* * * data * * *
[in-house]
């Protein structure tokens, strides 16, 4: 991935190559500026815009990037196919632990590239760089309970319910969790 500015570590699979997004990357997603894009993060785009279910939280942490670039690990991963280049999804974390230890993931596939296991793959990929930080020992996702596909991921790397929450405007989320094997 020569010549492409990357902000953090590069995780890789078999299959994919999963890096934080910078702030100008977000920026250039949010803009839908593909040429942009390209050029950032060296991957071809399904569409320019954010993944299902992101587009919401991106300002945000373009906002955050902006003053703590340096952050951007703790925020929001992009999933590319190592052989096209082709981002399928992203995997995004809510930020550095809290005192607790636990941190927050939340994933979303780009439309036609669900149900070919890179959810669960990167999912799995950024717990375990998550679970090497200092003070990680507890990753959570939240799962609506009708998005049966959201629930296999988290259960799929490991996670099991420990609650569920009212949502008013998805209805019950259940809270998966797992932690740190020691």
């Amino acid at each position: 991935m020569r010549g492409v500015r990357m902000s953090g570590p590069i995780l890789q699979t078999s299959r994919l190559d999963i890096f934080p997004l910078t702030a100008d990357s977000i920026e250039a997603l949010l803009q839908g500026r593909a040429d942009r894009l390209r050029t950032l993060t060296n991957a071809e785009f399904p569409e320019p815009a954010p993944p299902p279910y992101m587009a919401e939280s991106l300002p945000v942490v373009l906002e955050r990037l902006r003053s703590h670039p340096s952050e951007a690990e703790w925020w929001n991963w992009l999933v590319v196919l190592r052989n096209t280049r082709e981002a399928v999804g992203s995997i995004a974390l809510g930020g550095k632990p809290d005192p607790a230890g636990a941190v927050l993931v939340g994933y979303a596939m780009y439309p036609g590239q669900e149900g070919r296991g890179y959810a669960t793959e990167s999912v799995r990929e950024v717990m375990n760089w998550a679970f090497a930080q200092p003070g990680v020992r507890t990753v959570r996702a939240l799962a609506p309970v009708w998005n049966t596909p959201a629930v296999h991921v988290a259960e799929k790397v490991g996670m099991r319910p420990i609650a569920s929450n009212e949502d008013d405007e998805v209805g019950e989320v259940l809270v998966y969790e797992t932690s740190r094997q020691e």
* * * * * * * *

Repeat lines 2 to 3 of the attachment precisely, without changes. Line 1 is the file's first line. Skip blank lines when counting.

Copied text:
């Protein structure tokens, strides 16, 4: 991935190559500026815009990037196919632990590239760089309970319910969790 500015570590699979997004990357997603894009993060785009279910939280942490670039690990991963280049999804974390230890993931596939296991793959990929930080020992996702596909991921790397929450405007989320094997 020569010549492409990357902000953090590069995780890789078999299959994919999963890096934080910078702030100008977000920026250039949010803009839908593909040429942009390209050029950032060296991957071809399904569409320019954010993944299902992101587009919401991106300002945000373009906002955050902006003053703590340096952050951007703790925020929001992009999933590319190592052989096209082709981002399928992203995997995004809510930020550095809290005192607790636990941190927050939340994933979303780009439309036609669900149900070919890179959810669960990167999912799995950024717990375990998550679970090497200092003070990680507890990753959570939240799962609506009708998005049966959201629930296999988290259960799929490991996670099991420990609650569920009212949502008013998805209805019950259940809270998966797992932690740190020691």
């Amino acid at each position: 991935m020569r010549g492409v500015r990357m902000s953090g570590p590069i995780l890789q699979t078999s299959r994919l190559d999963i890096f934080p997004l910078t702030a100008d990357s977000i920026e250039a997603l949010l803009q839908g500026r593909a040429d942009r894009l390209r050029t950032l993060t060296n991957a071809e785009f399904p569409e320019p815009a954010p993944p299902p279910y992101m587009a919401e939280s991106l300002p945000v942490v373009l906002e955050r990037l902006r003053s703590h670039p340096s952050e951007a690990e703790w925020w929001n991963w992009l999933v590319v196919l190592r052989n096209t280049r082709e981002a399928v999804g992203s995997i995004a974390l809510g930020g550095k632990p809290d005192p607790a230890g636990a941190v927050l993931v939340g994933y979303a596939m780009y439309p036609g590239q669900e149900g070919r296991g890179y959810a669960t793959e990167s999912v799995r990929e950024v717990m375990n760089w998550a679970f090497a930080q200092p003070g990680v020992r507890t990753v959570r996702a939240l799962a609506p309970v009708w998005n049966t596909p959201a629930v296999h991921v988290a259960e799929k790397v490991g996670m099991r319910p420990i609650a569920s929450n009212e949502d008013d405007e998805v209805g019950e989320v259940l809270v998966y969790e797992t932690s740190r094997q020691e």